Africa's commodity boom of the 1970s is singularly remarkable because it failed to deliver economic and social transformation. In a majority of resource rich countries, a tight clique of corrupt politicians and their acolytes controlled natural resources revenues. Is Africa's new resource boom on course to produce a boon or a curse?
A report just released by Kofi Annan's Africa Progress Panel reveals that five deals closed between 2010 and 2012 cost the DR Congo an estimated $1.4 billion (Sh117 billion) in lost revenue, equivalent to national budget allocations to education in 2012. These colossal revenue losses are attributed to fraudulent undervaluation of mineral assets. According to the Africa Progress Panel, a businessman with connections at the highest levels of the DR Congo ruling elite made returns on five deals worth $1.63 billion (Sh136.4 billion) on assets purchased at $275.5 million (Sh23 billion) if independent valuations were used to determine their true value.
On his first Africa tour, China's Xi Jinping signed a massive resources-for infrastructure deal with the DR Congo. China will provide $9 billion (Sh753.2 billion) to finance construction of roads, railways, hospitals, schools, dams and development of mines. On their part, the Congolese government will provide the China with up to 10 million tonnes of copper and hundreds of thousands of tonnes of cobalt. Two questions beg: Upon which pricing basis was the $9 billion value established? Was any independent valuation undertaken to validate the declared value of the mineral assets?
The DR Congo's land resources have not spared. In 2011 Feronia Inc., a Canadian company, sought to acquire nearly 90,000 hectares of farmland in the DR Congo for its farming division to grow rice, oil palm and soybeans for export. At the time of negotiating this deal, the DR Congo's Ambassador to the UK was a sitting member of Feronia's board of directors.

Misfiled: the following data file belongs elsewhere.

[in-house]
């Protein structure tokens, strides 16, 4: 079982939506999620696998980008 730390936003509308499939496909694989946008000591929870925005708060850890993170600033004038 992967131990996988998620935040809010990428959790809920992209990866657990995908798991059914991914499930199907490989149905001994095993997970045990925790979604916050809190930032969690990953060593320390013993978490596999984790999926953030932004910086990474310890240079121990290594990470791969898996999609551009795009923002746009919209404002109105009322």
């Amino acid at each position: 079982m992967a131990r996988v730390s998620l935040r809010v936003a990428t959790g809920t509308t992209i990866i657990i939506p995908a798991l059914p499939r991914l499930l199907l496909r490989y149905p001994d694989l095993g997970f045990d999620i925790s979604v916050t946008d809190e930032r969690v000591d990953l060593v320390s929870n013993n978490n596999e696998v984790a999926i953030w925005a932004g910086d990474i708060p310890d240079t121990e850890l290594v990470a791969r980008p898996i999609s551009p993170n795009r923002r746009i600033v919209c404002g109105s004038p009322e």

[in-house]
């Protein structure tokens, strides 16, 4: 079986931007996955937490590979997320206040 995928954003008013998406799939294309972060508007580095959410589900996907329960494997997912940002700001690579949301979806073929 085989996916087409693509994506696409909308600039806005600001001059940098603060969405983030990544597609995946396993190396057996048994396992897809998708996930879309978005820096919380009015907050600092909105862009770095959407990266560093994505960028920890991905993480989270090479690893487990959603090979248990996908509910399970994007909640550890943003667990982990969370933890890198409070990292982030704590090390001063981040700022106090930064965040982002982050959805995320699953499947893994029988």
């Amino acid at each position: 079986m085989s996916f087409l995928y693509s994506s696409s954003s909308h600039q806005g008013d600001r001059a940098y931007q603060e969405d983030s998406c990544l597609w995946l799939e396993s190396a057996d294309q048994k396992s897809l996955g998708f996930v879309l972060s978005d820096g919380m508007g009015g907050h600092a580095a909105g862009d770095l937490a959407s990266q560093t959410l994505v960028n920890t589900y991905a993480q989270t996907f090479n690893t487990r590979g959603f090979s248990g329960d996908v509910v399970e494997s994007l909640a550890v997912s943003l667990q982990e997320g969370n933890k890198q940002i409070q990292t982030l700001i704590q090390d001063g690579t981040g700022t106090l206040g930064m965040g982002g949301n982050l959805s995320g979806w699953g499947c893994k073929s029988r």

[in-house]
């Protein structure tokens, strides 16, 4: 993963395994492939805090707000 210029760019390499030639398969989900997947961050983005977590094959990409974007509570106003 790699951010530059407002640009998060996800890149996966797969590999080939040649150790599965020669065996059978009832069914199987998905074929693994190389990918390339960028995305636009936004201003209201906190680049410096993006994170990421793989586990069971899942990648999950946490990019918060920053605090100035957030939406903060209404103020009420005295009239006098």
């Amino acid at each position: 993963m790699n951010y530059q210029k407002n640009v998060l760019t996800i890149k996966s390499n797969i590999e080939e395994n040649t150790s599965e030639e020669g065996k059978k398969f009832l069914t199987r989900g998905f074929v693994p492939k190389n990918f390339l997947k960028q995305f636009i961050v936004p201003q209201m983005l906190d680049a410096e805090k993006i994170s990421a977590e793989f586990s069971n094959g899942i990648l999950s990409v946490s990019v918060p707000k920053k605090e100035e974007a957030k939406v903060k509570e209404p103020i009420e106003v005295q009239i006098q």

What Africa Progress Panel has revealed is not unique to the DR Congo. Africa is white hot with minerals and land deals in what could be the second scramble for Africa. Here are other equally scandalous examples.
Angola is Africa's second largest oil producer, behind Nigeria. The country is ranked 148 out of 187 in the UN's Human Development Index, with life expectancy at 51.1 years. Child and maternal mortality rates are among the highest in the world. Millions of Angola's oil dollars are stashed abroad or sequestered in a secret "parallel budget" with no public accountability. Angola was ranked 168 out of 183 countries in Transparency International's Corruption Perception Index for 2011.
For years, Konkola Copper Mines operated under a government contract of fixed royalty payment of 0.6 per cent for the exploitation of Zambia's copper reserves. In 2006-07, the Zambian government received only US$6.1million (Sh510.5 million), while Konkola Copper Mines obtained more than US$301million (Sh25.1 billion) in profits. In 2007 Zambia had one of the poorest human development ratings, with 68 per cent of the population surviving on less than $1 a day and a life expectancy of 37 years.
Bangalore-based Karuturi Global Ltd has negotiated a deal to lease 311,000 hectares of land in Ethiopia's Oromia and Gambela regions at a cost of $1.2 (Sh100) per hectare per year after seven years. The land will be used primarily to produce rice and wheat for export. Karuturi has acquired farmlands in Tanzania and Sudan. The Ethiopian government defended these acquisitions saying they were critical to fighting poverty, increasing food supplies and improving livelihoods. Karuturi Global was recently found guilty of using transfer mispricing to avoid paying the government of Kenya nearly $11 million (Sh920.6 million).
Uganda's oil resources could generate up to $2 billion (Sh167.3 billion) a year and catapult Uganda into the strata of middle-income countries. But even before oil production begins, Uganda's Parliament voted in October 2011 to freeze all oil contracts and investigate three senior ministers accused of taking money from Tullow Oil. Tullow denied the accusations.
Tullow estimates that Kenya's oil fields could yield 10 billion barrels, enough to supply Kenya for three centuries at its current consumption. These oil finds will put Kenya at the centre of Africa's oil boom. The country's key productive sectors--land, agriculture energy and forestry--are shared among powerful vested interests linked to a handful politicians and civil servants. Kenya was ranked 139 out of 176 countries in Transparency International's Corruption Perception Index for 2012.
Institutionalised graft means revenues from Africa's resources could be squandered and misappropriated. Ordinary citizens could see little or no benefits of the resource bonanza. We have work to do.